No release date for the documentary yet, but we are making slow, steady progress.

November 28, 2014 Posted by | Trail reports, video | , , , | Leave a Comment

A New Year and a New Web Site

It’s 2014 and it looks like we’re off to a cold start.  Here in Michigan, we used to get snow like this back around the last ice age (say anytime before about 1985 or so), but we never had so many sub-zero days.  I think everyone’s looking forward to spring, except the people who love winter.

If you’re into snowshoeing, skiing, sledding, ice skating, or any other winter sports, this is a great winter!  If you’re not, it’s still no excuse to stay inside and hibernate, no matter how great an idea that may seem to be.  If you’re looking to get out on the trails to do a bit of hiking in this weather, just remember the basic winter tips:

  • Snow and ice will make the trail seem about twice as long as usual.  If you’d normally hike 5 miles, stick to 2 or 3.  If you’d normally hike 10 miles, might want to plan for 5.
  • You probably won’t feel thirsty as often, but you still need to drink just as much water.  In cold weather, you actually have to think about drinking enough water.  Remember, you should probably be drinking at least a half liter per hour and stopping to “water a tree” every hour or two.
  • Dress in layers.  Everyone says, this, but it doesn’t always work.  I know.  I usually want to remove the bottom layer, not the outer, windproof one.  If a lot of those layers have zippers, though, you can open and close jackets and vents quickly and easily.  Open up when you start to move, before you get hot, and close them when you stop, before you get cold.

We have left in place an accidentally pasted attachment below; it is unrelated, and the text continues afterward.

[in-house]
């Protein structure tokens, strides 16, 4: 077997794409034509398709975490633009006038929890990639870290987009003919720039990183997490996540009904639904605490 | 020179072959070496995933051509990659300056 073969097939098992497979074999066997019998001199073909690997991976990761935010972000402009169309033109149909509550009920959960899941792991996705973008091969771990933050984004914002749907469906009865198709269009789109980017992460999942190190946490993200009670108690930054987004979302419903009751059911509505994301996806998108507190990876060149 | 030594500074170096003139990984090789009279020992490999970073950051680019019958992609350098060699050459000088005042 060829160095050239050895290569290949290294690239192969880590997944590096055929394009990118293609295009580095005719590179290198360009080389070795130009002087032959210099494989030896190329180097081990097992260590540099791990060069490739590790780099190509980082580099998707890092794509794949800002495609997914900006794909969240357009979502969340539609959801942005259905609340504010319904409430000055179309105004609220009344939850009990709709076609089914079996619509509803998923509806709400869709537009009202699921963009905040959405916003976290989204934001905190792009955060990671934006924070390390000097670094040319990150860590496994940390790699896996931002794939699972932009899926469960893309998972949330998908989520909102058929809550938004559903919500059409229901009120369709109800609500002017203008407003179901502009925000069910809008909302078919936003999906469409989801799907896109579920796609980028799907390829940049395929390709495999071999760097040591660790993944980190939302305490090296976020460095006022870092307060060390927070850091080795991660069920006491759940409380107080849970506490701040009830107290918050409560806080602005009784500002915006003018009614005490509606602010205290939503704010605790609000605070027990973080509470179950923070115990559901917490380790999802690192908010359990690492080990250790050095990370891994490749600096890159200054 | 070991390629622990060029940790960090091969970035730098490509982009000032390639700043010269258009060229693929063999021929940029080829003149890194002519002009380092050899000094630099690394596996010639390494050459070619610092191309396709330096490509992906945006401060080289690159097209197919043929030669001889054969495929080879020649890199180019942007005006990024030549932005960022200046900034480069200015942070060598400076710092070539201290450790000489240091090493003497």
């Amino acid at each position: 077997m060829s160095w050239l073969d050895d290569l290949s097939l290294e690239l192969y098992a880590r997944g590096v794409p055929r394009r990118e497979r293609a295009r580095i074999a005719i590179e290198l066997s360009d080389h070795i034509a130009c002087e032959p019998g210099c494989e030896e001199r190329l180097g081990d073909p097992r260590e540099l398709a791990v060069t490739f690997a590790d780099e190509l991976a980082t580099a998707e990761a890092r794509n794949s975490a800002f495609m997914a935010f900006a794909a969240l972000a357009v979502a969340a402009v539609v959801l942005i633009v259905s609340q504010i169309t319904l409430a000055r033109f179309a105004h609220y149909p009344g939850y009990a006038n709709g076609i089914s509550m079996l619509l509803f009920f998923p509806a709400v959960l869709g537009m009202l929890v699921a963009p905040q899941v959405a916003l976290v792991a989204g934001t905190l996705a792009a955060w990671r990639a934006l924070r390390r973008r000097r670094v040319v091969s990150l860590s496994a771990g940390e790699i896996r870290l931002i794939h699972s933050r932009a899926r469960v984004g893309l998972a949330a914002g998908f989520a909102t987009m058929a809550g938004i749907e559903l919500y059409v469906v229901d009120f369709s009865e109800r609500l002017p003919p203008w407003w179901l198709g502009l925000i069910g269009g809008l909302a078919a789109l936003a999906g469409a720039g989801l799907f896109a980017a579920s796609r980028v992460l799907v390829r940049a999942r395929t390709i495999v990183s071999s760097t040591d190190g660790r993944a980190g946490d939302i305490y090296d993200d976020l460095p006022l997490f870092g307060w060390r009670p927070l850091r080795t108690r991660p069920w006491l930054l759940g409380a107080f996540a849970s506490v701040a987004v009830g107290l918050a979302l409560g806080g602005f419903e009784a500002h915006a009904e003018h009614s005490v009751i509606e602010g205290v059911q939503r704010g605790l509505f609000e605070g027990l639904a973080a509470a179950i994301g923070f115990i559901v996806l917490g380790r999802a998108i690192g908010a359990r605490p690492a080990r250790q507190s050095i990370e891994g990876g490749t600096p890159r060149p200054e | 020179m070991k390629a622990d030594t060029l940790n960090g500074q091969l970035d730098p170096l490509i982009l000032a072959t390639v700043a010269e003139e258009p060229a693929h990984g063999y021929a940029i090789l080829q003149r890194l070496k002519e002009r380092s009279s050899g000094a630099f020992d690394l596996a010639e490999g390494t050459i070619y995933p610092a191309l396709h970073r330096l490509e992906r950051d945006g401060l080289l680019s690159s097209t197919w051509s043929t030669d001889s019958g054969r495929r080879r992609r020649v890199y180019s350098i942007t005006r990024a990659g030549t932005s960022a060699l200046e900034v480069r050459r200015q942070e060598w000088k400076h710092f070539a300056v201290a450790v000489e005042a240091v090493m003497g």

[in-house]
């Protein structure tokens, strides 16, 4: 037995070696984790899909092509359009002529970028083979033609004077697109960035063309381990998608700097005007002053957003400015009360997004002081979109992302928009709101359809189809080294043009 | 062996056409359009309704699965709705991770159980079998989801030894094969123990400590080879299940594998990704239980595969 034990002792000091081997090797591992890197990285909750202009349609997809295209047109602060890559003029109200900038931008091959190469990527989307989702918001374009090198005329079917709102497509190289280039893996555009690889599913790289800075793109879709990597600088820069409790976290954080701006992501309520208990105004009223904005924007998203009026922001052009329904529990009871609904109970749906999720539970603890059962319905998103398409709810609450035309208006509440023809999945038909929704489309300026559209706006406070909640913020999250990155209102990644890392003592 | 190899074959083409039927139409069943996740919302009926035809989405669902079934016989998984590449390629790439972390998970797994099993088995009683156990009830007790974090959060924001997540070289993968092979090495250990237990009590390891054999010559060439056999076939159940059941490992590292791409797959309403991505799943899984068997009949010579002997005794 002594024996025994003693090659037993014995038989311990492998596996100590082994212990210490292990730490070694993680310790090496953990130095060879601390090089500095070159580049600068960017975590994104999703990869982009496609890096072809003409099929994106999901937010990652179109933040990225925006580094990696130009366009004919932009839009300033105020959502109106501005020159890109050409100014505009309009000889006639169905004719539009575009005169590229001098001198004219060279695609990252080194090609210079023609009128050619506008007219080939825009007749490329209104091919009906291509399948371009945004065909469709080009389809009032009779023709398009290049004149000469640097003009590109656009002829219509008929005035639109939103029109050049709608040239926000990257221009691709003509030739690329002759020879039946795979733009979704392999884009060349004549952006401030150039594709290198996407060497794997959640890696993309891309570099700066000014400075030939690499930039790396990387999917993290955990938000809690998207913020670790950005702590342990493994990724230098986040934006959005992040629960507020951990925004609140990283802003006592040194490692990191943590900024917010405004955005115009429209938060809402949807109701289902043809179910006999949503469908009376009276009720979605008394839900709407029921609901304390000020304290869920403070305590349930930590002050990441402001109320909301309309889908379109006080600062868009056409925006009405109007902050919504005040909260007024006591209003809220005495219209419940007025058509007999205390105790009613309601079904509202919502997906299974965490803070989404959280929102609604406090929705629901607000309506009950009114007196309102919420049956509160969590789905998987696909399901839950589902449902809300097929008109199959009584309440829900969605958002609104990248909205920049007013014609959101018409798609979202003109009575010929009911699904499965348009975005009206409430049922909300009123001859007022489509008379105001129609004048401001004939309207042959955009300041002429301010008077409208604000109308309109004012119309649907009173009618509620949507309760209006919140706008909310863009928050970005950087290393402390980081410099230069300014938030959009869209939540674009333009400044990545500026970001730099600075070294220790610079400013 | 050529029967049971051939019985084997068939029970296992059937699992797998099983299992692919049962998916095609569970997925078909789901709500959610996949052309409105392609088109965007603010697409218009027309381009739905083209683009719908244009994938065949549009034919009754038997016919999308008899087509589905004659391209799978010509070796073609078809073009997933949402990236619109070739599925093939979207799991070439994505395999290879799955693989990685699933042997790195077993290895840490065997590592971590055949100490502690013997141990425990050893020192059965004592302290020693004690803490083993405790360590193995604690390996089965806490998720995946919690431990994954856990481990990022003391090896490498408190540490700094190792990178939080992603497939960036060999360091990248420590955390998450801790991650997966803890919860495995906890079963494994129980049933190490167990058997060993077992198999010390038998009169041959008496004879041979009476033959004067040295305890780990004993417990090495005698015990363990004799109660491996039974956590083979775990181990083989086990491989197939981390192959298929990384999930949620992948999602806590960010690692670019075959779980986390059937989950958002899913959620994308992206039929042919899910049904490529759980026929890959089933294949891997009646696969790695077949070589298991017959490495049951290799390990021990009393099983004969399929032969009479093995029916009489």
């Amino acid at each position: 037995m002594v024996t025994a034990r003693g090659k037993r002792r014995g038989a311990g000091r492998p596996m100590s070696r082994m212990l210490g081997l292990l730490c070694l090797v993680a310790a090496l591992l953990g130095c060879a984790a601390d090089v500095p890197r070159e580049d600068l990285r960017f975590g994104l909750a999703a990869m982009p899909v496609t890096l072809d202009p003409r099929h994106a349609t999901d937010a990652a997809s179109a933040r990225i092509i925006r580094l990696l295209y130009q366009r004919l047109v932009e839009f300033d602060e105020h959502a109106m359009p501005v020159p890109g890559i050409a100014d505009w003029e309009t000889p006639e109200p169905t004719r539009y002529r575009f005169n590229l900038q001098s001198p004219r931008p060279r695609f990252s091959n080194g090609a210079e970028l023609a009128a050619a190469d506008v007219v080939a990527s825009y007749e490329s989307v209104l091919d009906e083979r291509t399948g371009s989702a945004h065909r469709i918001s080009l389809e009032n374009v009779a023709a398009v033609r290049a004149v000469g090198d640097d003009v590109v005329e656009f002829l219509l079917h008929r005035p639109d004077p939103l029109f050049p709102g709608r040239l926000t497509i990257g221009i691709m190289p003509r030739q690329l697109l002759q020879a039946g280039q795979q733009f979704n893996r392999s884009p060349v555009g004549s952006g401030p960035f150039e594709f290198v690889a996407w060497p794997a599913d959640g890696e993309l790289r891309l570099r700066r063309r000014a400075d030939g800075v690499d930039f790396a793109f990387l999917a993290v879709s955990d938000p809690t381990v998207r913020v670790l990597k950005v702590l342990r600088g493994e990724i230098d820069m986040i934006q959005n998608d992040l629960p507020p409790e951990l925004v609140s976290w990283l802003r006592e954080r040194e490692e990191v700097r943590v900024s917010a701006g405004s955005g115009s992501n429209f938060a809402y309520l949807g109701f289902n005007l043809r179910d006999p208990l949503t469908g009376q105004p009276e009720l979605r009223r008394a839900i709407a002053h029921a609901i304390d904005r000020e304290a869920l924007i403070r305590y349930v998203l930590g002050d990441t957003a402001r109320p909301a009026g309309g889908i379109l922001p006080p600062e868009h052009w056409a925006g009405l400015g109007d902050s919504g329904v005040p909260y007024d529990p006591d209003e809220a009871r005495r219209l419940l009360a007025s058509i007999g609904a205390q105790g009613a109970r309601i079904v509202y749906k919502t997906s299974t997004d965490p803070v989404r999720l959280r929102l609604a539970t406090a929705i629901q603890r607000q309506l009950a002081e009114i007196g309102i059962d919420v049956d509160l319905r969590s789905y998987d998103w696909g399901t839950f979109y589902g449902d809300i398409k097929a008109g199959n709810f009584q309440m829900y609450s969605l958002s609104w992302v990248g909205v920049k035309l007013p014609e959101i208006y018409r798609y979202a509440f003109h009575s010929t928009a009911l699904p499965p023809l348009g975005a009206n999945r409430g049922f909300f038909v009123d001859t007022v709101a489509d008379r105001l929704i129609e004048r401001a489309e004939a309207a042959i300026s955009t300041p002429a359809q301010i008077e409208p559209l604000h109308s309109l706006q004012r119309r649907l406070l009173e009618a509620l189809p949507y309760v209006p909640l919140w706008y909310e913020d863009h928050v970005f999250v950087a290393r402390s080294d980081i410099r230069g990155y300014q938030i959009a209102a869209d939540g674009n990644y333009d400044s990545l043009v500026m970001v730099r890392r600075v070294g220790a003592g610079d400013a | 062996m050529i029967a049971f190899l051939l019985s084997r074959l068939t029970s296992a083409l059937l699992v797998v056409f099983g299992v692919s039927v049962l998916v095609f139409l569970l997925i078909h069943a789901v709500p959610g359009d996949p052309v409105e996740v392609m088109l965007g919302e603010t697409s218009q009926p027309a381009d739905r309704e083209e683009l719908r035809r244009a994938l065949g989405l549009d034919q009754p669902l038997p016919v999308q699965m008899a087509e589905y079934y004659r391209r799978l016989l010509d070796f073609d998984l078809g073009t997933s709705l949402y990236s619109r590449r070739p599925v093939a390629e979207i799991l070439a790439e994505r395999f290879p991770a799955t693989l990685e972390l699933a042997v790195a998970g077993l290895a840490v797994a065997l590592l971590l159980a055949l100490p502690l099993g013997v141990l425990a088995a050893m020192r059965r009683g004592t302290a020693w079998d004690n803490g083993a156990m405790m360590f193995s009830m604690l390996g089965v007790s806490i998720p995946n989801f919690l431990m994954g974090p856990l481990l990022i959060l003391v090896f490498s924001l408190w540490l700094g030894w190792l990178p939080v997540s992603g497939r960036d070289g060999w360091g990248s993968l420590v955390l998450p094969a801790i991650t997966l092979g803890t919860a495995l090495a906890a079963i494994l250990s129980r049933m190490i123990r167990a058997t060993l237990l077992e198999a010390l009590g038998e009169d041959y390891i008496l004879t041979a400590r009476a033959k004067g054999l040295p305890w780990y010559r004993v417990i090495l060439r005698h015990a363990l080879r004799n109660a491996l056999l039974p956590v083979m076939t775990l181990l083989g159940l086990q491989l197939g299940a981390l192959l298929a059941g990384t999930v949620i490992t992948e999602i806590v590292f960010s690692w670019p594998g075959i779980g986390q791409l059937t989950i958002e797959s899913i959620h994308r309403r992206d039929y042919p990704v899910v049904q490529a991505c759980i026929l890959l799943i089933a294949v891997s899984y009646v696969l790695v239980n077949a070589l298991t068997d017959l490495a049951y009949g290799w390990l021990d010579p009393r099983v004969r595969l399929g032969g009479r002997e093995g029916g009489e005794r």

• Breaking trail is hard on fresh snow.  Unless it’s a popular cross-country ski trail, there won’t be many people there, anyway, so it may be a great time to hit the more popular trails.  A well-packed trail is much easier to hike.  Think of the difference between walking on a well-packed gravel trail compared to trudging through deep, dry sand.
  • Bring some extra food.  You’ll be burning a lot of extra calories, both due to the trail and also due to the cold.
  • Make sure your emergency kit is stocked up, including a survival blanket and chemical hand warmers for everyone in your group.  Don’t be afraid to break out the hand warmers – they’re cheap, but worth it.
  • Enjoy your hike!

February 9, 2014 Posted by | Trail reports | , , | Leave a Comment